- Diseases – plague, infection, cancer, parasites, virus
The denial of humanity of the targets of hate speech, robs them of their right The denial of humanity of the targets of hate speech, robs them of their right to compassion and other moral responses, and the target may suffer violence as a result. Dehumanising metaphors evoke hostility, disdain, loathing, physical disgust, and even bodily fear in people.
Demonisation is presenting a target group in overwhelmingly negative terms – characterising them as inherently malicious, immoral, ungodly, evil, dishonest or dangerous. Terms like bogus, fake, cheats, disruption, queue jumpers, gangs, thugs, illegals and other terms that imply moral inferiority, toxicity, danger or criminality.
Incitement can be when language or rhetoric is used to incite others to commit acts of violence, intimidation, hostility or discrimination. Incitement can extend to include provocation to terrorism and atrocity crimes.
Aggressive nationalistic and xenophobic statements for example could incite hatred and discrimination against immigrants.
Toxic misinformation is the dissemination of disinformation, false stories and news, linking the target group to violent, criminal or morally corrupt behaviour.
This includes unbalanced, sensationalist and untrue reporting in relation to Aboriginal people, ethnic minorities, immigrants and/or asylum seekers. For example misinformation in flyers circulated during the 2019 Australian Federal election malign Senator Anne Aly by drawing on race-based hatred and fear.
Negative stereotyping is when all members of a group are viewed as sharing the same negative characteristics. When we stereotype people based on race, we don’t take into account individual differences. Racial stereotypes are reproduced in traditional media and in a range of new media including social media, music videos and games.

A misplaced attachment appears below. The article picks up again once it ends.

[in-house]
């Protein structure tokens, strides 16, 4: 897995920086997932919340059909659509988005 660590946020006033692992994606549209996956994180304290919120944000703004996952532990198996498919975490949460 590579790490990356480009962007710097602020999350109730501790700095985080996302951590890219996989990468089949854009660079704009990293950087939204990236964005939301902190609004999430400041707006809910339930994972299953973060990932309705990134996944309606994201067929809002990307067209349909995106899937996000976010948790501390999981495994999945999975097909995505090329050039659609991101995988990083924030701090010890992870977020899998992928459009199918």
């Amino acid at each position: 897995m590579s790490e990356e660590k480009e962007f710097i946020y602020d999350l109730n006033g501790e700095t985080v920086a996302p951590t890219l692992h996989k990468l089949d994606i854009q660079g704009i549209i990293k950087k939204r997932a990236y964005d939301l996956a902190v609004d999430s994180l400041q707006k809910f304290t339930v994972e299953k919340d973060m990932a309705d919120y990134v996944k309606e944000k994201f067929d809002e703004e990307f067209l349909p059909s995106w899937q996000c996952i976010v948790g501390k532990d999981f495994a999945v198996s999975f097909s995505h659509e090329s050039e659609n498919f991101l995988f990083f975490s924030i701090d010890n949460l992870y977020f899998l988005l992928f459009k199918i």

Kudzai Chirunga in his rap song 4 Deep In The Suburbs looks at the impacts of negative stereotypes on young African Australians.
Genocide denial is the denial and or minimisation of the scale and severity of an incidence of genocide and can be seen as the final stage of a genocidal process.
By denying the collective memories of the victim group, its history is erased and the cuplbabilty of the perpetrators goes unacknowledged.
Similarly, truth telling is an important step in the process of reconciliation.
In Australia the lack of a shared understanding of history is a source of ongoing trauma for many first Australians and a barrier to reconciliation.
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Dr Richard Hovanissian says of the Armenian Genocide, “Following the physical destruction of a people and their material culture, memory is all that is left and is targeted as the last victim”.
Collective memory and reflection on the past are a vital part of group identity and group aspirations. Reckoning with the past helps us to define both who we are and what we want to be. When we deny or reject aspects of history we jeopardise our capacity to protect our values and the individual rights of citizens. The distortion of history robs us of the ability to learn from the past and undermines shared knowledge.
Politicians, thought leaders and the media have an important role to play in shaping the narrative and the way ‘others’ are perceived.